Plans Granted Additional Time to Adopt All CARES Act Amendments

Hodgson Russ Employee Benefits Alert

IRS Notice 2022-45 extends the amendment deadline for retirement plans and individual retirement arrangements (IRAs) to adopt permissive Coronavirus Aid, Relief, and Economic Security Act (CARES Act) amendments. If this sounds familiar, this guidance builds on Notice 2022-33 issued over the summer which already extended the amendment deadline for SECURE Act amendments as well as amendments for certain aspects of the CARES Act. See our article on Notice 2022-33 here. New IRS 2022-45, together with Notice 2022-33, effectively extends the deadline for retirement plans and IRAs to adopt all conforming CARES Act amendments. Prior to these extensions, CARES Act amendments to calendar year retirement plans generally were required to be adopted by December 31, 2022. 

IRS Notice 2022-45 extends by an additional three years - until December 31, 2025 – the deadline for qualified retirement plans, non-governmental 403(b) plans, and IRAs to adopt amendments conforming to the CARES Act. The deadline applies regardless whether the plan operates on a calendar year or non-calendar plan year basis. Governmental plans, including 457(b) plans, must adopt retirement plan amendments by the date that is 90 days after the close of the third regular legislative session of the legislative body with the authority to amend the plan that begins after December 31, 2023.

This new extension applies to relief found in Section 2202 of the CARES Act:

  1. Permitting coronavirus-related distributions (CRDs) not exceeding $100,000 to coronavirus-affected participants. Coronavirus-affected participants include those who tested positive for COVID, had a spouse/dependent test positive for COVID, or experienced adverse financial consequences due to COVID. To qualify, however, CRDs had to be taken between January 1, 2020 and December 31, 2020.
  2. Permitting employers to increase the maximum loan amount available to coronavirus-affected participants. For plan loans made to a coronavirus-affected participant from March 27, 2020, to September 22, 2020, the limit may be increased up to the lesser of: (a) $100,000 (minus outstanding plan loans of the coronavirus-affected participants), or (b) the coronavirus-affected participant's vested benefit under the plan.
  3. Permitting employers to delay the repayment of any outstanding loans. If a loan was outstanding on or after March 27, 2020, and any repayment on the loan was due from March 27, 2020, to December 31, 2020, employers were given the discretion to delay that due date for up to one year. Any payments after the suspension period must have been adjusted to reflect the delay and any interest accruing during the delay.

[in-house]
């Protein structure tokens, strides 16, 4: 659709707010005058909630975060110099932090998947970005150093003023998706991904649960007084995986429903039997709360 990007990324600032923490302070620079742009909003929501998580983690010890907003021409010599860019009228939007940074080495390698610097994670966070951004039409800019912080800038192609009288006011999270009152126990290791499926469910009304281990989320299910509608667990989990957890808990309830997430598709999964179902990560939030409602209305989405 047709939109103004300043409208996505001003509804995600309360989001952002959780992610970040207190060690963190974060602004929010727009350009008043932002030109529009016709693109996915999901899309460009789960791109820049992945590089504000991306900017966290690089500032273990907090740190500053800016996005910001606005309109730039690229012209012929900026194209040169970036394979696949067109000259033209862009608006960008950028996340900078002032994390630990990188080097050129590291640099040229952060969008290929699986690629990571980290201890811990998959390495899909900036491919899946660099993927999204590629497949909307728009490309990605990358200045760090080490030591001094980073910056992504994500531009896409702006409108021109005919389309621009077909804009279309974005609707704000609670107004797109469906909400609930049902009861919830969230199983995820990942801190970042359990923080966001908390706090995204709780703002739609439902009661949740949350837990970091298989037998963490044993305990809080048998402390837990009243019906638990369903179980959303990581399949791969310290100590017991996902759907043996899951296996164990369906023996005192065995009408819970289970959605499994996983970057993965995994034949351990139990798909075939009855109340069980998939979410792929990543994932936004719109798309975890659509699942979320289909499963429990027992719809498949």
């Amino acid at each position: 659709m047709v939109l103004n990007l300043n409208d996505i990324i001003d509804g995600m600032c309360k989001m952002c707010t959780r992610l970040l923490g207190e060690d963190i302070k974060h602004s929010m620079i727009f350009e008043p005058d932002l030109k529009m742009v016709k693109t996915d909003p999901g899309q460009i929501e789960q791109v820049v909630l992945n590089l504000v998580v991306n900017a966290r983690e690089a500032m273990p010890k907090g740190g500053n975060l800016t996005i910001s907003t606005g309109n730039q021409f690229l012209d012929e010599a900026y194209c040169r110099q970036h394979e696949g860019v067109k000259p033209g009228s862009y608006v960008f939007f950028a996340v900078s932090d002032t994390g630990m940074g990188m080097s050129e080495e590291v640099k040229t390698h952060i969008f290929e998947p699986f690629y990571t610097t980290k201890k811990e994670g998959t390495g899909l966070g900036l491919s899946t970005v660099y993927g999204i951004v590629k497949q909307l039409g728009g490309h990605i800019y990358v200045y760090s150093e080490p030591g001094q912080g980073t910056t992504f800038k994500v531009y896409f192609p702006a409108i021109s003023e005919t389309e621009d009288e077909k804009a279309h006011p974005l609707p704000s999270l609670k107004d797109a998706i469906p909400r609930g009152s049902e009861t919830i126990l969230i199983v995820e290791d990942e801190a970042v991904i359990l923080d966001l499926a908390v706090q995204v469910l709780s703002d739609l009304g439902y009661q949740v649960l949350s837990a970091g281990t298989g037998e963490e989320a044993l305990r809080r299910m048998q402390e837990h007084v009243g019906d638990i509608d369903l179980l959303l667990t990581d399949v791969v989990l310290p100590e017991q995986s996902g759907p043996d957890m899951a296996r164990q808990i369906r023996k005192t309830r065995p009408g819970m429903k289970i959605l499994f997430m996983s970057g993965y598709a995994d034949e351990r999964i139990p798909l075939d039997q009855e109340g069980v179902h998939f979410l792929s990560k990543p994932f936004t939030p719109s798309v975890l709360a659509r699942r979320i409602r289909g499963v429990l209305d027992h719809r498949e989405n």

Similar to Notice 2022-33, Notice 2022-45 generally is favorable guidance. However, retirement plan sponsors should bear in mind the potential difficulties the extensions under Notice 2022-33 and Notice 2022-45 may present. The significant gap between the date a retirement plan implemented permissive CARES Act changes and the date the plan document will eventually be amended creates the potential for a disconnect between plan operations and the plan document, giving rise to possible qualification defects. Unlike the SECURE Act changes, however, where final guidance on the required minimum distribution rules is still pending thus making the drafting of plan amendments more challenging, there is no pending guidance for CRDs or CARES Act loan relief, for example, that necessitates further delay in adopting the conforming amendments. With that in mind, plan sponsors still might want to consider adopting CARES Act amendments sooner rather than later.  Many sponsors of pre-approved plan documents have already rolled out CARES Act amendments.

Presumably, plan participants were long ago made aware of any permissive CARES Act relief offered by plans in 2020.  Nonetheless, plan sponsors must consider the issue of whether there is an ongoing obligation to disclose the material aspects of any CARES Act changes implemented in 2020. CRDs, for example, were subject to special tax rules that allowed for repayments over a three-year period that has not yet expired. While regulatory disclosure rules do not mandate the issuance of a summary of material modification (SMM) until a plan is actually amended, plan sponsors that have not already done so may want to consider voluntarily adopting a SMM to inform participants of the permissive CARES Act changes implemented by the plan.

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